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MUSIC: Let your kid go to the gig

The Happening. or, Why I Bought Tickets to a 50 Cent Concert
Jeffrey Beyl

' When I was twelve years old my father took me to my first Happening. My life hasn’t been the same since

When I was twelve years old my father took me to my first "Happening".
"A what?" my brother and I asked in unison when he told us where we were going.
"A Happening" said my father. He was merging into the traffic of the Bayshore freeway. We were headed north from the San Francisco airport toward "the City" where my older brother and I were to spend a long weekend visiting our father.
"What’s happening?" I asked him. He looked back over his shoulder at me. As the younger brother I was consigned to the backseat.
"It’s not what’s happening" he said. "It’s a Happening."
I was cool. I was trying to be cool, at least. I was a kid crammed into the backseat of his father’s Volvo wanting his father to think he was cool, so I said, "Oh, okay, that’s cool. Well then, what’s a Happening?"
"You’ll see," he said and he winked at me in the rear view mirror.
We drove north toward the City. "That’s the Cow Palace over there," he said pointing to a large building off to the left. "That’s where the Beatles played."
As we neared the City my father asked the obligatory questions that a father asks his sons when they live a long distance away and he sees them only a couple times a year. "How is school? Are you guys keeping up on your homework? Do you have girlfriends? Do you even like girls yet?"
We answered, of course, in the standard grunts of twelve and fourteen year old punks who think they’re cool. "Okay. Fine. Yup. Naw. Mmmm." But I had questions of my own. "So, Dad," I asked. "What’s up? Where are we going?"
"I told you. To a Happening."
"Yeah, but, what’s happening?"
"I told you. It’s not what’s happening. It’s a Happening."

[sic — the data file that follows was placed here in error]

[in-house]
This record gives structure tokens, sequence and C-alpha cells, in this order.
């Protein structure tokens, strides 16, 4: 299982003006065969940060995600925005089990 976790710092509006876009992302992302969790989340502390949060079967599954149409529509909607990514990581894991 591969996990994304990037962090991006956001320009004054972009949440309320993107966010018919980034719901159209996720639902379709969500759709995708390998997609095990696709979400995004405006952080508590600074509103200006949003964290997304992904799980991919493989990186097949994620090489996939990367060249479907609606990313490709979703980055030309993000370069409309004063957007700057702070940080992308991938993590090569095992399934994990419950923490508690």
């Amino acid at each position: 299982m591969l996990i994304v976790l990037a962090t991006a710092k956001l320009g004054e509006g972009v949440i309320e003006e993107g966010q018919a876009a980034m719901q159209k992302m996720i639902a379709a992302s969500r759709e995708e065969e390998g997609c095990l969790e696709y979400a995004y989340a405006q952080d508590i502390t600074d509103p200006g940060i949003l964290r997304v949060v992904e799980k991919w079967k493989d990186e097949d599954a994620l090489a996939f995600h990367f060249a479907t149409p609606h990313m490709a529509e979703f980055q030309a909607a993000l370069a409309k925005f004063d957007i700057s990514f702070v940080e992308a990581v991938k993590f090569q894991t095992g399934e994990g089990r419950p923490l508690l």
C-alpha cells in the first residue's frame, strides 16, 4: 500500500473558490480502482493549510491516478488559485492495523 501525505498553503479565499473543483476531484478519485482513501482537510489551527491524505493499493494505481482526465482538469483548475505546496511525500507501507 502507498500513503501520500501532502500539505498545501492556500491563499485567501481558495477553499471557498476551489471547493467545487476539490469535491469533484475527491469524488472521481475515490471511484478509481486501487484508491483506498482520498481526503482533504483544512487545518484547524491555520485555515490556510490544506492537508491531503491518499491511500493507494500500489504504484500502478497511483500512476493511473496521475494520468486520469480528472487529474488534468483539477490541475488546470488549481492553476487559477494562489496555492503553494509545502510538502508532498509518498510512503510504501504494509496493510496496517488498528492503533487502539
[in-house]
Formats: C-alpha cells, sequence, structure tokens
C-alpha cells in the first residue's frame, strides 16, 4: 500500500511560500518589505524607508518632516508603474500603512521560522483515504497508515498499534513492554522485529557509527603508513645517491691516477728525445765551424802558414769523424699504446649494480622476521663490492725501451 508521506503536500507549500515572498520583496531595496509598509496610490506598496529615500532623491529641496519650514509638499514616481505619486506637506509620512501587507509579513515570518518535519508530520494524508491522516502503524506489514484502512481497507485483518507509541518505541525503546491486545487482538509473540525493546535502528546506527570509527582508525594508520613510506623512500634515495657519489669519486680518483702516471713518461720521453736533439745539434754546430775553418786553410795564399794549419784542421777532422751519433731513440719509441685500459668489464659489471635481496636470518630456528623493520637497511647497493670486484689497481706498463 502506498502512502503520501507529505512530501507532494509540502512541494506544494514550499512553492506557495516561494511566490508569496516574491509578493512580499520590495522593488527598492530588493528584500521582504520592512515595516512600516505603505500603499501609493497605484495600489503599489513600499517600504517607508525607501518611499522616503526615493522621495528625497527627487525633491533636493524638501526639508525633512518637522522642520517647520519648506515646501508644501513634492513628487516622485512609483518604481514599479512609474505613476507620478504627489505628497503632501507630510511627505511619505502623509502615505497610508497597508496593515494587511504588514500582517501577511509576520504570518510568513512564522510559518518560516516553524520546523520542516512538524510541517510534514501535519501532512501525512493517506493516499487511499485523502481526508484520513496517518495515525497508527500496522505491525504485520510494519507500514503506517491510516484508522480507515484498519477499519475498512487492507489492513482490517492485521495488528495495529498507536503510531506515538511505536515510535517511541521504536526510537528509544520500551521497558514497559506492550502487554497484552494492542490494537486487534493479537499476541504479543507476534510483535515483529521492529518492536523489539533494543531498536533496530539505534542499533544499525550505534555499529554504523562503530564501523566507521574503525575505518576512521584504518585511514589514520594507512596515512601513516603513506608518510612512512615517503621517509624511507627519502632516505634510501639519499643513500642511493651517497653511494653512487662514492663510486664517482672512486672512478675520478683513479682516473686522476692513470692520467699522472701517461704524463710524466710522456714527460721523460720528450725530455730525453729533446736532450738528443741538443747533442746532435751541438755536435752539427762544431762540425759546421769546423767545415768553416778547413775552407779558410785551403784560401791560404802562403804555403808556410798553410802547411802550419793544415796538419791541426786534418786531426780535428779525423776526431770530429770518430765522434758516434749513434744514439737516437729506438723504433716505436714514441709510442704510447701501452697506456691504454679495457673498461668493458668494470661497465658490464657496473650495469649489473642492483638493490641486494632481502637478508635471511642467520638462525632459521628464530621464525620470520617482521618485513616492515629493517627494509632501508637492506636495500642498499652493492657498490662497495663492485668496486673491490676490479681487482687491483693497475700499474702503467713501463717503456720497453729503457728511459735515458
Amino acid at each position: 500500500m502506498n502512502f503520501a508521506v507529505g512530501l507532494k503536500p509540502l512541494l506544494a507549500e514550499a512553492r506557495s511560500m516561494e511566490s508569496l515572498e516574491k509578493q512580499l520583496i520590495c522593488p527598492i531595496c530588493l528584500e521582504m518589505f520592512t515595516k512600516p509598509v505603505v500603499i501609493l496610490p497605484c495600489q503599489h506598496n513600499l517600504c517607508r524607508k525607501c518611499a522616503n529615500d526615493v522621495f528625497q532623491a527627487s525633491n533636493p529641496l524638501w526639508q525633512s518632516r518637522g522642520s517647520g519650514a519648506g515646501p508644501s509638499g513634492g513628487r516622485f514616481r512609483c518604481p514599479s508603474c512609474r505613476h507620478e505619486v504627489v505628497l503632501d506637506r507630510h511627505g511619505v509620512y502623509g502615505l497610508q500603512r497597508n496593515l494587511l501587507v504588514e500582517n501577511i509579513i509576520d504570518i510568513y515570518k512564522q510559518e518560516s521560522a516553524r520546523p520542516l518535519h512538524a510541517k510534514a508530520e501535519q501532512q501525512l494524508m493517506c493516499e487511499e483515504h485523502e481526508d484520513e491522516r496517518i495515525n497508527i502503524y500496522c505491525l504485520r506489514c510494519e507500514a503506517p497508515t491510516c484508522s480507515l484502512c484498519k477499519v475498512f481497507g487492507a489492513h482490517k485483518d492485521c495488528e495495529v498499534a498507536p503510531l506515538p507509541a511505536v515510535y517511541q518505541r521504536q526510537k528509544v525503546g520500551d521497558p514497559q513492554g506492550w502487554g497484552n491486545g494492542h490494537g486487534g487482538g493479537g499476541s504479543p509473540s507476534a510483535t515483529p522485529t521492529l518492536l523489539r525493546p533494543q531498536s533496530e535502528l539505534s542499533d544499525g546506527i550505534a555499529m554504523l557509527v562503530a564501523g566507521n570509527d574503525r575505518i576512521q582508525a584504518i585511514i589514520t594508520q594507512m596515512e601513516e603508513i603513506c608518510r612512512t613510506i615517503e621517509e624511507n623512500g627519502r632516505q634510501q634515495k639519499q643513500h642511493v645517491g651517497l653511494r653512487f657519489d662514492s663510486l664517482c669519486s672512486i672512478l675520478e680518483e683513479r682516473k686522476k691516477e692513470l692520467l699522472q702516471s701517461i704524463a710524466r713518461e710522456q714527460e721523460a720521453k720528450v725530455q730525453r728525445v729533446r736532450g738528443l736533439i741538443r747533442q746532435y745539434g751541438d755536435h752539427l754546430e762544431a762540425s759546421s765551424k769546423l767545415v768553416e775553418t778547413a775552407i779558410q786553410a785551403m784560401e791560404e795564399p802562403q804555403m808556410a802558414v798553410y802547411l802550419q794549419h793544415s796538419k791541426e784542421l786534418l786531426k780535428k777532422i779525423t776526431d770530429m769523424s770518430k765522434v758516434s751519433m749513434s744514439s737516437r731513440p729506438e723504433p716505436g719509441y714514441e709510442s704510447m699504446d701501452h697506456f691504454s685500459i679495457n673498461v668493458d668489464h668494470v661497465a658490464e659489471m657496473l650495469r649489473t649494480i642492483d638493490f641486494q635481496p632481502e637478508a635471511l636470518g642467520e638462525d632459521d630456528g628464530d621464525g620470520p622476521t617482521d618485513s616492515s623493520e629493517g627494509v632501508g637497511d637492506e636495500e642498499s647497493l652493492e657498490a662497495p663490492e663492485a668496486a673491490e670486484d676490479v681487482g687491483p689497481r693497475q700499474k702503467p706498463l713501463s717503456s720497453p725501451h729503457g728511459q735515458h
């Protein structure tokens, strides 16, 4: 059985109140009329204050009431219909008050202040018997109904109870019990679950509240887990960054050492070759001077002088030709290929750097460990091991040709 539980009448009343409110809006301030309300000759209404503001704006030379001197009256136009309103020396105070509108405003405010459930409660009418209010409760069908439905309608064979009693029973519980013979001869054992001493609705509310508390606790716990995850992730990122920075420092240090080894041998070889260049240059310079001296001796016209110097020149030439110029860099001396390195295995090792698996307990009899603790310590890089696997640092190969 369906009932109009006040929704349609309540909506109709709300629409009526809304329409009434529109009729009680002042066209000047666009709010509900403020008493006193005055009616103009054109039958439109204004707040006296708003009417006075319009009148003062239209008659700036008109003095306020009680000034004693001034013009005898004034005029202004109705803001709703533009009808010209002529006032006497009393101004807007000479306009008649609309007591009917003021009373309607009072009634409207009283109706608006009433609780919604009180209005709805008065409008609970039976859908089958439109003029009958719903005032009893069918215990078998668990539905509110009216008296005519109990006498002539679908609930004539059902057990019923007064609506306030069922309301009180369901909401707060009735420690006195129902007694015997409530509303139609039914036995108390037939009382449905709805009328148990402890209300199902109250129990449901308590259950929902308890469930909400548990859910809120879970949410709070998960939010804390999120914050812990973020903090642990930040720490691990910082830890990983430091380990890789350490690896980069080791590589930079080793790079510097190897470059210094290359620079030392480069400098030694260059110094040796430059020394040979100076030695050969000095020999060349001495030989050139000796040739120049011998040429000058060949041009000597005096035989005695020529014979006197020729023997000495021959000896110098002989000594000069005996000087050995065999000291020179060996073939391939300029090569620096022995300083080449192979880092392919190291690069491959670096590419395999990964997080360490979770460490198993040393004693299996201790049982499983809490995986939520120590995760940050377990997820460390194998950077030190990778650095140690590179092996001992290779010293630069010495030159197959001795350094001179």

"But what happens at a Happening?"
"A Happening happens," he said.
"A Happening happens?"
"What’s that mean?"
"You’ll see," he said and that’s all that he said as we entered the City.

A Happening happens. I wondered what that meant but I was soon to find out.
It was 1967. The Summer of Love was just kicking off. That year we lived, my brother and I, with our mother in a house on a bluff overlooking the ocean in southern California. Our house was set back in some tall eucalyptus trees with a large lawn of crabgrass out front and a walkway lined with beach pebbles and edged with abalone shells leading out to the bluff overlooking the sea. There was a bench set out on the point and in the evenings we would sit out on the bench and watch the sun set. When the tide was in down below we could look down into the water and could sometimes see sharks cruising along the shallows and the inner, rocky areas of the reef. This was the same stretch of water that we would surf at low tide. When the tide was out the waves would form on an undersea ridge and push upward toward the shallower water to curl off in both directions. At low tide the sharks stayed out beyond the kelp line and we could surf without worrying about them.

The property next to ours was an avocado orchard. We used to sneak over the fence, climb the trees and pick the avocados. We would take them down the trail to the beach and eat them before going surfing or snorkeling. There was a large gully on the other side of our property. Coyotes and bobcats lived over in the gully and big barn owls nested up in the crevices of the steep gully walls.

My bedroom was on the western side of the house so I could always see the ocean in the distance. There were lemon bushes outside my window and when the window was open my room always smelled of lemon. That spring a hummingbird had built a tiny, pouch-like nest in amongst the leaves of one of the lemon bushes. The eggs were like little marbles and I would lie on my bed with my chin on the window ledge and stare through the glass at the delicate hummingbird sitting on the fragile eggs. The mother hummingbird stared at me, I stared at her and when the baby hummingbirds hatched one of our cats got them. I was furious but the cats knew that that was the way of things. Sometimes at night the coyotes or the barn owls would come over from the gully and take our cats.

We spent a lot of time on the beach. My brother and I would play Frisbee and search the tide pools for abalone shells to place along the walkway and for octopus and at high tide the sharks would cruise along the edges of the reef and at low tide we would surf and the waves would curl in and the sun would set and we would watch the gray whales pass on their way to and from the breeding waters in Baja. I was just a kid. I ran with the dogs on the beach and climbed the avocado trees. I poked around in the tide pools and played catch with my brother but something was beginning to happen. Something was stirring.

Then one night in San Francisco my father took me to my first Happening. That was my entrance into the Summer of Love. That was when my life changed. The Happening happened, all right. It happened at The Fillmore Auditorium. It happened thanks to The Grateful Dead, The Jefferson Airplane and The Quicksilver Messenger Service. Looking back now that was not bad for a first rock concert.